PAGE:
Please note the position of the camera in this photo. Look at the double trunked silver maple on the left. This curious coon made its way right to the camera and I have numerous photos that look like this:
Raccoon fur
When the raccoon finally left the camera, it was positioned to take photos like this:
Camera trap tilted by curious raccoon
Well, I have had cameras nudged aside before, so nothing particularly alarming here. The camera continued to record the critters that came through. But the new angle greatly reduced the zone of detection.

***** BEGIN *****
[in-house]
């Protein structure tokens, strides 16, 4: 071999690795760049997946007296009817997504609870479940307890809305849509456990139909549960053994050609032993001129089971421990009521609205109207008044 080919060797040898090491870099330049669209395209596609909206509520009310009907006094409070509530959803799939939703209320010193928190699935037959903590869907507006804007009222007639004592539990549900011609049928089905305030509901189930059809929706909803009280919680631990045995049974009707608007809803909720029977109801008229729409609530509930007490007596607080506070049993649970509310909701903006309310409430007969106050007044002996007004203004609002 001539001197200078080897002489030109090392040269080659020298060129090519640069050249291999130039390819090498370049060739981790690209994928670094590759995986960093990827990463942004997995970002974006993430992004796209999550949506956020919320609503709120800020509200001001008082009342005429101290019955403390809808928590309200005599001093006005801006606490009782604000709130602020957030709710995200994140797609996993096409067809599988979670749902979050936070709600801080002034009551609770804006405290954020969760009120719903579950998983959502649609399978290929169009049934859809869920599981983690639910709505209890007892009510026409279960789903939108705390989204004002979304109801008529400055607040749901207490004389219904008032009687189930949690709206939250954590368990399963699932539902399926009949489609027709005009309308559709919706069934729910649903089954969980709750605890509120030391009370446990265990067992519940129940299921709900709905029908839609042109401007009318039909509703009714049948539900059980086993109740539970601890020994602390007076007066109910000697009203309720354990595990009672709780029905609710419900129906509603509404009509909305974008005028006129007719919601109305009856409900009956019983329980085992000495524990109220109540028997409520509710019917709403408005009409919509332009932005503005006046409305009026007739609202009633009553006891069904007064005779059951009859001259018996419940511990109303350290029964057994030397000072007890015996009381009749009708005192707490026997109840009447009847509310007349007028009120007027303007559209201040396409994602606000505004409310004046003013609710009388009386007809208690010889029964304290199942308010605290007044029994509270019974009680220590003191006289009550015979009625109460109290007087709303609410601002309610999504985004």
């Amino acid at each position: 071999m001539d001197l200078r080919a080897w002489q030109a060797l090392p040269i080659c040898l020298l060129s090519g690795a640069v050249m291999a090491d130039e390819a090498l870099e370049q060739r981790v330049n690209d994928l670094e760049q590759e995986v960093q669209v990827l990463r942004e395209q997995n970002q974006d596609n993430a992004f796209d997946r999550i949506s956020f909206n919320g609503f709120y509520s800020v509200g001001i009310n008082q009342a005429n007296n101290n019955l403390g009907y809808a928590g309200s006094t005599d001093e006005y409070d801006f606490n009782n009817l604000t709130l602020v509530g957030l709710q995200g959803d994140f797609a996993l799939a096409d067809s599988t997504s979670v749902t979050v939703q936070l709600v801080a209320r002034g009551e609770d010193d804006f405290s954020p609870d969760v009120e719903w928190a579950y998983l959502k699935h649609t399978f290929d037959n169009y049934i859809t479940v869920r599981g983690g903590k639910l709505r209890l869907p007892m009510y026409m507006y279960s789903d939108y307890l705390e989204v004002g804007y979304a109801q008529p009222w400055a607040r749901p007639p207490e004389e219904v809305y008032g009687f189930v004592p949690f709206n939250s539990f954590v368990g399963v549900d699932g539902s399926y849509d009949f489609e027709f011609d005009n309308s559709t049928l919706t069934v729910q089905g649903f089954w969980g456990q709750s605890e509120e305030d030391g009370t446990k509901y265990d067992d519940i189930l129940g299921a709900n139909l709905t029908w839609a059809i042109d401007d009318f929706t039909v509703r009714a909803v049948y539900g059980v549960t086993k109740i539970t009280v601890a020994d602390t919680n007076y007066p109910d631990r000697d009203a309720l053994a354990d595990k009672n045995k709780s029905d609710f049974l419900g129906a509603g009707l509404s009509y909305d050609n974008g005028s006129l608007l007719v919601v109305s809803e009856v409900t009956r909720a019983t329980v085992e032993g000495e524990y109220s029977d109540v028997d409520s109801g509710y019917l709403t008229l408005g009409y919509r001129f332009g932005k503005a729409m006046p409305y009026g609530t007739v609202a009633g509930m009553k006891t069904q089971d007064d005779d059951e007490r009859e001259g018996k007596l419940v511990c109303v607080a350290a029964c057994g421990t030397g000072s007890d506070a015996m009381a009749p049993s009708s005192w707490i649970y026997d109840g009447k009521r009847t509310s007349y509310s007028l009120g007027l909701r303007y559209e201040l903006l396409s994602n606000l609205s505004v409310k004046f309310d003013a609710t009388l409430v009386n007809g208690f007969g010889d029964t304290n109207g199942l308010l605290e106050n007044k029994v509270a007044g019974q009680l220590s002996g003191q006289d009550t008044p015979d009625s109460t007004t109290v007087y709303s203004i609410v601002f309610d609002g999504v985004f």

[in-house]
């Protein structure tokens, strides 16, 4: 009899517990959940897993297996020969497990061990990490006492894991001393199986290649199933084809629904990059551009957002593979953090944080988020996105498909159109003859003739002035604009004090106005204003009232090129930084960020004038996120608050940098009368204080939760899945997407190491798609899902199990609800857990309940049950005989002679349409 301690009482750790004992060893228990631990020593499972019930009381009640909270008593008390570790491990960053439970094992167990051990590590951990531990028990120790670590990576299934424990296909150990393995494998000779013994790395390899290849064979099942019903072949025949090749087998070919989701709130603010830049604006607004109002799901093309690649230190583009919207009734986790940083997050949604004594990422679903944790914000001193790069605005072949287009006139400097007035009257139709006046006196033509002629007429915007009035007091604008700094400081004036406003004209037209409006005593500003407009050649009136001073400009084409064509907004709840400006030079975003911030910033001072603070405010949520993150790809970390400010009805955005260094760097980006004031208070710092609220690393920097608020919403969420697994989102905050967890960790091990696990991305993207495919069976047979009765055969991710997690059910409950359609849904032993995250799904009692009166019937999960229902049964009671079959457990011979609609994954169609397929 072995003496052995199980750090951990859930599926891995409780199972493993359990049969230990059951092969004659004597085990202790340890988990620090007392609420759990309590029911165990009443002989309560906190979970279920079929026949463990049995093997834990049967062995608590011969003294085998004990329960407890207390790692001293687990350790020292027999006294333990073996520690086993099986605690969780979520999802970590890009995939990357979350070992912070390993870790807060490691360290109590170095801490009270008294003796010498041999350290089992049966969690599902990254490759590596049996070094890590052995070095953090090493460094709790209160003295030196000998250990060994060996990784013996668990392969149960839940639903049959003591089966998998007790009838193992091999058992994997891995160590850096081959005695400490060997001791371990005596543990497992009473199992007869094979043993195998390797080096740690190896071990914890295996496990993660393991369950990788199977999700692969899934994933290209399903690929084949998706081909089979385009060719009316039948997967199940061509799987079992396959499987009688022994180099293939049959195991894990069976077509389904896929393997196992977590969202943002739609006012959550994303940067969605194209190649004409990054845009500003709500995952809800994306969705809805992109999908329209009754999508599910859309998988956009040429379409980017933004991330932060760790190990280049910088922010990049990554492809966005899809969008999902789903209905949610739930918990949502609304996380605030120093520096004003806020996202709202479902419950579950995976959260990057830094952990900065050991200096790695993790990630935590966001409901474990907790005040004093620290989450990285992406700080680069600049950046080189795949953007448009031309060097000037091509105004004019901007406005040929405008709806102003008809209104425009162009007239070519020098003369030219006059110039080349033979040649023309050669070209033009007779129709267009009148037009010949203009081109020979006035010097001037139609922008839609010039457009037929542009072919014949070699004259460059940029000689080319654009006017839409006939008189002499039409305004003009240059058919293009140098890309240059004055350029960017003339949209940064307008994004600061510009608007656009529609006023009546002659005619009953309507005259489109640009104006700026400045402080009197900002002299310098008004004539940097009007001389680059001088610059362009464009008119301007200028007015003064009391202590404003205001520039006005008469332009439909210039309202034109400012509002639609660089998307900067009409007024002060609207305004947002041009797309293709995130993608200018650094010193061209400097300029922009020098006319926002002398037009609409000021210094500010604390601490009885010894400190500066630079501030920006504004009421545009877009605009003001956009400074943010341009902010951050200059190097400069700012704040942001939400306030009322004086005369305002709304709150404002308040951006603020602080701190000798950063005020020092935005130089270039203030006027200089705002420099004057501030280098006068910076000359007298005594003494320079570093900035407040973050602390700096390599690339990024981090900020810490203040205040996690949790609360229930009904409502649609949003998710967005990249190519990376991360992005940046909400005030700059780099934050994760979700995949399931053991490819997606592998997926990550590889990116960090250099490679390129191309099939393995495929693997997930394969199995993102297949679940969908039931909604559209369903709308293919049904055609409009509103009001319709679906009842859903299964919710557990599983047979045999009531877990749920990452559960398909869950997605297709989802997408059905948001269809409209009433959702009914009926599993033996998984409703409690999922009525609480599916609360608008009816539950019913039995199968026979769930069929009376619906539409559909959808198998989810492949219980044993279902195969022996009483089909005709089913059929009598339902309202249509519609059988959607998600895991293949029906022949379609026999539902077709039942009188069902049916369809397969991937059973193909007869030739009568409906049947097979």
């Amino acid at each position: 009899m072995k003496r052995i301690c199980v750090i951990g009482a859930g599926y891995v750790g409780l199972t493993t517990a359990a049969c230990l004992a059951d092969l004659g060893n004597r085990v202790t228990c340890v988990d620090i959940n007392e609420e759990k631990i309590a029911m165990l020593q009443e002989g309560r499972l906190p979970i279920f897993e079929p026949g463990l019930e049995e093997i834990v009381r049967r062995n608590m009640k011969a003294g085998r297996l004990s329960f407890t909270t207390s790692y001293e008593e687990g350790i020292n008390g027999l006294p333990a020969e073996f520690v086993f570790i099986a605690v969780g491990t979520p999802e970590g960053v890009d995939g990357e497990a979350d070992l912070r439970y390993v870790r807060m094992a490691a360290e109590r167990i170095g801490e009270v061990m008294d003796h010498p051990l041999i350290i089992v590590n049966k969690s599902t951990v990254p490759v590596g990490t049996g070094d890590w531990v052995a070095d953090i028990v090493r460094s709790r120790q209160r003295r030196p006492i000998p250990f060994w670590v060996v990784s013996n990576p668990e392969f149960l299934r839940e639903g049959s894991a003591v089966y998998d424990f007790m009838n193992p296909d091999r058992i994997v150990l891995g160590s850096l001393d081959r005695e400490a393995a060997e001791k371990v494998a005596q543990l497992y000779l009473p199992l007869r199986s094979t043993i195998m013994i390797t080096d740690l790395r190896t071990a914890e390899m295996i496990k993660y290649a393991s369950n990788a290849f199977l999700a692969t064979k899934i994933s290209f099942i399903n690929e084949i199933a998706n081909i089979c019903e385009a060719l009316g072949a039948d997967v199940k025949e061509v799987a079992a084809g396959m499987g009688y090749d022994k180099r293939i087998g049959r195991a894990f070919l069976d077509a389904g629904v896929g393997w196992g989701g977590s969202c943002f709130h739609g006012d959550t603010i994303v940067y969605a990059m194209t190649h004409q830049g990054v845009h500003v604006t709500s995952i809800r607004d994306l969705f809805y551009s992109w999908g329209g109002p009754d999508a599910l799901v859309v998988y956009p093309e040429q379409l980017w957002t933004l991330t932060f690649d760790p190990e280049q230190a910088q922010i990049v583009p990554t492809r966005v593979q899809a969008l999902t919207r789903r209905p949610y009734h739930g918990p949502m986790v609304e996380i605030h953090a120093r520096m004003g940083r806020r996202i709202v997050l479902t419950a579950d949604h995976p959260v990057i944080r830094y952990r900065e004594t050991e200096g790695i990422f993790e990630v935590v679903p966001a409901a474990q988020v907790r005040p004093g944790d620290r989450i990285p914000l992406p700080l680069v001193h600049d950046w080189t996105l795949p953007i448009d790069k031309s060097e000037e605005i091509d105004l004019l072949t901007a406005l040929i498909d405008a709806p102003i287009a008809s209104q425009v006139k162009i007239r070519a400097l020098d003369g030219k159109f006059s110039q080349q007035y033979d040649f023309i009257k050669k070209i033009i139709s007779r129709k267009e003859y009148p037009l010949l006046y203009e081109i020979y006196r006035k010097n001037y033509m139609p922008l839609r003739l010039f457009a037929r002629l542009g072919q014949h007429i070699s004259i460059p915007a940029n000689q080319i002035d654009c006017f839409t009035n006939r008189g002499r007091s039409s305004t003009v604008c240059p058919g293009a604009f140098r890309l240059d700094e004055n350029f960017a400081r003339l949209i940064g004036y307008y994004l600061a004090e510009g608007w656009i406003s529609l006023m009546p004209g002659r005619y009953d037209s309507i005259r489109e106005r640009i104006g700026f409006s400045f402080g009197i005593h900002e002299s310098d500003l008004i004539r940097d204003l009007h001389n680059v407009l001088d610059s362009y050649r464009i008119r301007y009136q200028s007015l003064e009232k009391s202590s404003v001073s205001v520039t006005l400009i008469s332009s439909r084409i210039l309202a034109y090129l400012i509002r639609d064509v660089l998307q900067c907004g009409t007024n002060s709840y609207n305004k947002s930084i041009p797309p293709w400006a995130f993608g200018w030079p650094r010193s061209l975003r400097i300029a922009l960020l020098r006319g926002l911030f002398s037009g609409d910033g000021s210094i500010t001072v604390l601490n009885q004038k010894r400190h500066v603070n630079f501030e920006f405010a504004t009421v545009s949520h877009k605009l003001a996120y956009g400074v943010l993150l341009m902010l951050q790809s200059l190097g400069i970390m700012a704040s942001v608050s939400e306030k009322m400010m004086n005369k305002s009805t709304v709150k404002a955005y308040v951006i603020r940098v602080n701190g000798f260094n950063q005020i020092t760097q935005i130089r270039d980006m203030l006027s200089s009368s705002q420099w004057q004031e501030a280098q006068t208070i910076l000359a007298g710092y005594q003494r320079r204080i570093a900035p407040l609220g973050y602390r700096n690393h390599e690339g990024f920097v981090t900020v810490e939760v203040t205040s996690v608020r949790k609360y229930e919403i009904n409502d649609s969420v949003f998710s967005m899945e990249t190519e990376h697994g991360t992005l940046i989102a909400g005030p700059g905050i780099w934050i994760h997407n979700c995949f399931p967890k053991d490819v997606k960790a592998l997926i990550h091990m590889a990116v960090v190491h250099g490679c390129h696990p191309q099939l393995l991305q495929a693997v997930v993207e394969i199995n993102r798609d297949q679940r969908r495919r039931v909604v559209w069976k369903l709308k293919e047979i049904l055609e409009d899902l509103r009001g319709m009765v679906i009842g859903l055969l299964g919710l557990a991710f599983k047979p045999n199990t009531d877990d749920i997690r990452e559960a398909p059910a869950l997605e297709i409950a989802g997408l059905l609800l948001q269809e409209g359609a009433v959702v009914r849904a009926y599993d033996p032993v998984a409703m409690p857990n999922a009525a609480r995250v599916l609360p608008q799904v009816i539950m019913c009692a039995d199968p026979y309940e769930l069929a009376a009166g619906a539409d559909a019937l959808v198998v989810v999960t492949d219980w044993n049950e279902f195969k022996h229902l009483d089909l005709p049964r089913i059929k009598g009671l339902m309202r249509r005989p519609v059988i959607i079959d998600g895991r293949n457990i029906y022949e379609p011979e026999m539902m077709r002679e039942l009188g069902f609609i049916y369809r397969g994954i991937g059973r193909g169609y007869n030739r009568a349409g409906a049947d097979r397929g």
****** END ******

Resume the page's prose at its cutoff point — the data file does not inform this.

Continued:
A Gray Catbird was a new species for this set. Catbirds are also mimics, but not nearly as boldly musical as the Brown Thrasher. Nor are the sexually dimorphic like the American Robin.
Gray Catbird
Finally, some more mammals. These two gray squirrels seemed to be foraging. I am not sure if this is an adult and a young or a male following a female. 
Gray squirrels at camera trap
But that night the coons returned. My first evidence of their arrival was this. There were several photos taken over a period of two minutes, all looking pretty much the same.